FINAL PROPOSAL: Portable GUI backends
neugens.limasoftware at gmail.com
Sun Mar 2 04:35:56 PST 2008
This is our final proposal submission for a project to improve the AWT
and Java2D interfaces to enable the implementation of external
backends to AWT/Java2D.
Portable GUI Backends
Roman Kennke and Mario Torre
In order to support the spread of Java for graphical applications,
particularly in embedded systems, aicas proposes to improve the AWT and
Java2D in OpenJDK to enable easier porting of AWT to new platforms.
The AWT is designed as an abstract toolkit (hence the name: abstract
windowing toolkit). There is a public Java API, which is the same
across all platforms, and platform specific implementation code for each
supported platform. These two parts are isolated from each other
through the AWT peer interface. This basically comprises the classes
java.awt.Toolkit, java.awt.GraphicsEnvironment, the interfaces in
java.awt.peer (which are not part of the spec), and a couple of related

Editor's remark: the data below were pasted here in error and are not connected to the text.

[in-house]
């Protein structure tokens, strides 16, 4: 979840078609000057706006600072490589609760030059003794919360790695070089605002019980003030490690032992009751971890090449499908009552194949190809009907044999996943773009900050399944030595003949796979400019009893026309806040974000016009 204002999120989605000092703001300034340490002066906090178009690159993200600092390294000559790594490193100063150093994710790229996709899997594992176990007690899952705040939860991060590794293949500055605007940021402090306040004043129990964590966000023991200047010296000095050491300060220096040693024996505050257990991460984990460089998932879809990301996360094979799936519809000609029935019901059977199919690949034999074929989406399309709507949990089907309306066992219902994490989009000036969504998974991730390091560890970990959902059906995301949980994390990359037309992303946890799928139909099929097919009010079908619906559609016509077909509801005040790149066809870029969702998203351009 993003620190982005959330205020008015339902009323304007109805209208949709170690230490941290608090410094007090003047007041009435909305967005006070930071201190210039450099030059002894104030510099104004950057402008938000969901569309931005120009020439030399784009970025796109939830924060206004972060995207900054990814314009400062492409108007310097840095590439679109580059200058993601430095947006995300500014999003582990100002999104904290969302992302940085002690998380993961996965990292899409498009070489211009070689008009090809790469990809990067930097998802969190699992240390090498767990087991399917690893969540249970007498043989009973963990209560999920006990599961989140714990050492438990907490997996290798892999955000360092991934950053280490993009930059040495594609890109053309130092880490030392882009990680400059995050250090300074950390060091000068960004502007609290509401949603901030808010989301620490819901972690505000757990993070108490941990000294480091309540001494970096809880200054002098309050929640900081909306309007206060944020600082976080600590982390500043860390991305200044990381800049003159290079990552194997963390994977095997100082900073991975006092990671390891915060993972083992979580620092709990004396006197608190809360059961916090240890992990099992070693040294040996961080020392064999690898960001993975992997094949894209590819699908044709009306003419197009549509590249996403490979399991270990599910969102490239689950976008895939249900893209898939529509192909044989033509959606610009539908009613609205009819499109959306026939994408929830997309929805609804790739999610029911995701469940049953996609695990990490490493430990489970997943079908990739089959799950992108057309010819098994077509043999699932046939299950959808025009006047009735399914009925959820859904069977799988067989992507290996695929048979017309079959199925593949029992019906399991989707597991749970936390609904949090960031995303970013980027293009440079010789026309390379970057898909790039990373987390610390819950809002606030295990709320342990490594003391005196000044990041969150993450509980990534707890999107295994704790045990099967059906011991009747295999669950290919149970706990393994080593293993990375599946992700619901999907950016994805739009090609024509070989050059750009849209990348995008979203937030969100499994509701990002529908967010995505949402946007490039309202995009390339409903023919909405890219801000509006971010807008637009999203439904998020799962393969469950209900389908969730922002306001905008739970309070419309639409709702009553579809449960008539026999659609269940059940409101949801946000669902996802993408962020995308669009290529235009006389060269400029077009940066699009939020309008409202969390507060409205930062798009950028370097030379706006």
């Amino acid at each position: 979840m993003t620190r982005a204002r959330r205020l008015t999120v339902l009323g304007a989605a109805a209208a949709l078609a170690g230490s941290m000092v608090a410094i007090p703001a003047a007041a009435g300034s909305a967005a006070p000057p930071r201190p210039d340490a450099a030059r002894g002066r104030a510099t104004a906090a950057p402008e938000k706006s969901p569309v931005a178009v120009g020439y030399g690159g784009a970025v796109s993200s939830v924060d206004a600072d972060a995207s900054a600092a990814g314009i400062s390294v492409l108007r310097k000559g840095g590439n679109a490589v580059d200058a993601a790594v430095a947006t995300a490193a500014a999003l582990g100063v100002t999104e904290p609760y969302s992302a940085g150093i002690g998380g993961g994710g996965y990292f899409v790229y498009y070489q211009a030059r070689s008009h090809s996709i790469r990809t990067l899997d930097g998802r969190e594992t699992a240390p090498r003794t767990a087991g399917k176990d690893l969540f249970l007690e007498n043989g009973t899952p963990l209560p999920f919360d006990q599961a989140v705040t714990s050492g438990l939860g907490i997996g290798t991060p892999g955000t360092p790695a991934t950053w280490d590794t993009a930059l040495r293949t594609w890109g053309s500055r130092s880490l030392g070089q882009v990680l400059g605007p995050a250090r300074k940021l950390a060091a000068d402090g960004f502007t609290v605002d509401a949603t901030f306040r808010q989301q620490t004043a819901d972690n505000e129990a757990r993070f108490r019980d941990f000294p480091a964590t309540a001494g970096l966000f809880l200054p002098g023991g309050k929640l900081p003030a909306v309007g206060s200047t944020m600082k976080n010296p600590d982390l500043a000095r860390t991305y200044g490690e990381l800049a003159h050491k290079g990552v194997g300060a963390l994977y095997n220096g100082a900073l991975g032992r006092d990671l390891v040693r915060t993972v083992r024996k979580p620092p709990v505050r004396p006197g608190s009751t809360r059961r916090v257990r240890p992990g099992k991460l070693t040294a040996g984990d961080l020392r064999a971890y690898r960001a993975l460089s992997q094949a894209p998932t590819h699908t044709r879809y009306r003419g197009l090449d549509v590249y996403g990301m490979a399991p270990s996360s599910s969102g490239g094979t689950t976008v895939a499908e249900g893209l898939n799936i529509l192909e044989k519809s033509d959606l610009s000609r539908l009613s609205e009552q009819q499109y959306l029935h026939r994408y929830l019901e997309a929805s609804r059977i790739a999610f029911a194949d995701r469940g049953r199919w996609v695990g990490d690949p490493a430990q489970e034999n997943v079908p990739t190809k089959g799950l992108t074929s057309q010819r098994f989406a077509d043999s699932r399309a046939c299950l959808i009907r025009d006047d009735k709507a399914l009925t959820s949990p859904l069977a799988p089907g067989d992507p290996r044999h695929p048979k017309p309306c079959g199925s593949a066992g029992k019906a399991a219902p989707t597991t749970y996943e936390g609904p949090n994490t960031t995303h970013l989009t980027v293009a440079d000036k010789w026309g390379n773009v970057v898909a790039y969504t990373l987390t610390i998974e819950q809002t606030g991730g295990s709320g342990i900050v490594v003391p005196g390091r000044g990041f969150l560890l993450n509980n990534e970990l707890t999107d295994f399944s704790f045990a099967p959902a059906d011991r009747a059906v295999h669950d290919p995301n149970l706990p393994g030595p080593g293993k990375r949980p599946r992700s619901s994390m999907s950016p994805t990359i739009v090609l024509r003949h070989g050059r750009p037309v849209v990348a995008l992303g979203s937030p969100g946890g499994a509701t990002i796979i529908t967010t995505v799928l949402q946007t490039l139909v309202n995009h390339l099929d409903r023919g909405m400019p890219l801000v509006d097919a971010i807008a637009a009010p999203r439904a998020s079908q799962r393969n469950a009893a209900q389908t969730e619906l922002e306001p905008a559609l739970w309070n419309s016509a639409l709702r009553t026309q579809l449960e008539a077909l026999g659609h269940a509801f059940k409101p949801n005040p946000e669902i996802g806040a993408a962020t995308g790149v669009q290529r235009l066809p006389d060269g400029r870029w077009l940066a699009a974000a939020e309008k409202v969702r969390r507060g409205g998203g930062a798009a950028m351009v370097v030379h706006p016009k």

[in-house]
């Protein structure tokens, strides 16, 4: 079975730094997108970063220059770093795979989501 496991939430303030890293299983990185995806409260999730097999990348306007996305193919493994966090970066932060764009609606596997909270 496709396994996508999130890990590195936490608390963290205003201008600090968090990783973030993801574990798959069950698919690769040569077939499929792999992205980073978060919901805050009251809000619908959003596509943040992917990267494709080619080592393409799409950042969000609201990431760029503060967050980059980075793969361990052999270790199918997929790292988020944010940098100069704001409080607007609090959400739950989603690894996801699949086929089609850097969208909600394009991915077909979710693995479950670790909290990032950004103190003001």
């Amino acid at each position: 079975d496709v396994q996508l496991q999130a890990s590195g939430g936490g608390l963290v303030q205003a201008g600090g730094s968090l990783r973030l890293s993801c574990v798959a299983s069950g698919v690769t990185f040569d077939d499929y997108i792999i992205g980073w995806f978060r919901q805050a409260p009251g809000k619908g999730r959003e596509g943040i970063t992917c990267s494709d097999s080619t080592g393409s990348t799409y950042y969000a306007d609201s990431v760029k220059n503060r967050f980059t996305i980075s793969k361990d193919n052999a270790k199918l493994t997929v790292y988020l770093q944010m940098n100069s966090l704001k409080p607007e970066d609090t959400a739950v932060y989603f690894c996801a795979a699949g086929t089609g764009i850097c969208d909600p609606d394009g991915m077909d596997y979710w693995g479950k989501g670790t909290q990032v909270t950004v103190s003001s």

classes. By implementing these interfaces, it should be possible to
create new backend implementations for AWT and (by extension) Java2D.
Unfortunately, the current implementations do not abide by this
interface. In various places in Swing and AWT, this interface is
circumvented and OpenJDK specific implementation classes
(e.g. SunToolkit, SunGraphics2D) are called directly. This defeats the
whole purpose of having such an interface in the first place and makes
porting AWT to new platforms unnecessarily hard or impossible without
modifying Swing and AWT themselves. Not only does the code simply
assume that the current implementation is the OpenJDK implementation,
but the interface itself is often incomplete.
To make things even worse, there is not an interface for font
implementations. Instead, there is only one font implementation tied
into various places in OpenJDK. Using this implementation in a new AWT
backend implementation should, in theory at least, be possible; but again,
the font implementation is so tied to internal implementation classes